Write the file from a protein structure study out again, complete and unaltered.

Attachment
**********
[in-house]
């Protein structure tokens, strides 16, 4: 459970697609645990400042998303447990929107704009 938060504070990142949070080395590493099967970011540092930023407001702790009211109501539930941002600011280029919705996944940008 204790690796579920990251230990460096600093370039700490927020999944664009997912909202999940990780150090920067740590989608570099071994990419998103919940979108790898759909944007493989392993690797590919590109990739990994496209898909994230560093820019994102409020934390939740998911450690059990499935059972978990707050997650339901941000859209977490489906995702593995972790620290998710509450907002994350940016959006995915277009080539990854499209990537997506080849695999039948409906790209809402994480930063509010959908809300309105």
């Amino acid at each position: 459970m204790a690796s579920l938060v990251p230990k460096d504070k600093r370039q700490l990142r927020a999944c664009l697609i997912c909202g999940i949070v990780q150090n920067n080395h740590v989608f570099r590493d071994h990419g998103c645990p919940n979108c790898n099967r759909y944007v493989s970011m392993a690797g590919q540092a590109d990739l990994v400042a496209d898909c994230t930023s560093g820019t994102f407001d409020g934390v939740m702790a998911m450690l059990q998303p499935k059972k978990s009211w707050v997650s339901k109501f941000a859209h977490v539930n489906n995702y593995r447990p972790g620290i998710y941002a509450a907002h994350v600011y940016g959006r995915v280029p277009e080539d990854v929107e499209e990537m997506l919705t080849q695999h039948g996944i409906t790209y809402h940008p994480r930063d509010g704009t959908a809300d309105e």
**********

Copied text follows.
[in-house]
């Protein structure tokens, strides 16, 4: 459970697609645990400042998303447990929107704009 938060504070990142949070080395590493099967970011540092930023407001702790009211109501539930941002600011280029919705996944940008 204790690796579920990251230990460096600093370039700490927020999944664009997912909202999940990780150090920067740590989608570099071994990419998103919940979108790898759909944007493989392993690797590919590109990739990994496209898909994230560093820019994102409020934390939740998911450690059990499935059972978990707050997650339901941000859209977490489906995702593995972790620290998710509450907002994350940016959006995915277009080539990854499209990537997506080849695999039948409906790209809402994480930063509010959908809300309105």
């Amino acid at each position: 459970m204790a690796s579920l938060v990251p230990k460096d504070k600093r370039q700490l990142r927020a999944c664009l697609i997912c909202g999940i949070v990780q150090n920067n080395h740590v989608f570099r590493d071994h990419g998103c645990p919940n979108c790898n099967r759909y944007v493989s970011m392993a690797g590919q540092a590109d990739l990994v400042a496209d898909c994230t930023s560093g820019t994102f407001d409020g934390v939740m702790a998911m450690l059990q998303p499935k059972k978990s009211w707050v997650s339901k109501f941000a859209h977490v539930n489906n995702y593995r447990p972790g620290i998710y941002a509450a907002h994350v600011y940016g959006r995915v280029p277009e080539d990854v929107e499209e990537m997506l919705t080849q695999h039948g996944i409906t790209y809402h940008p994480r930063d509010g704009t959908a809300d309105e």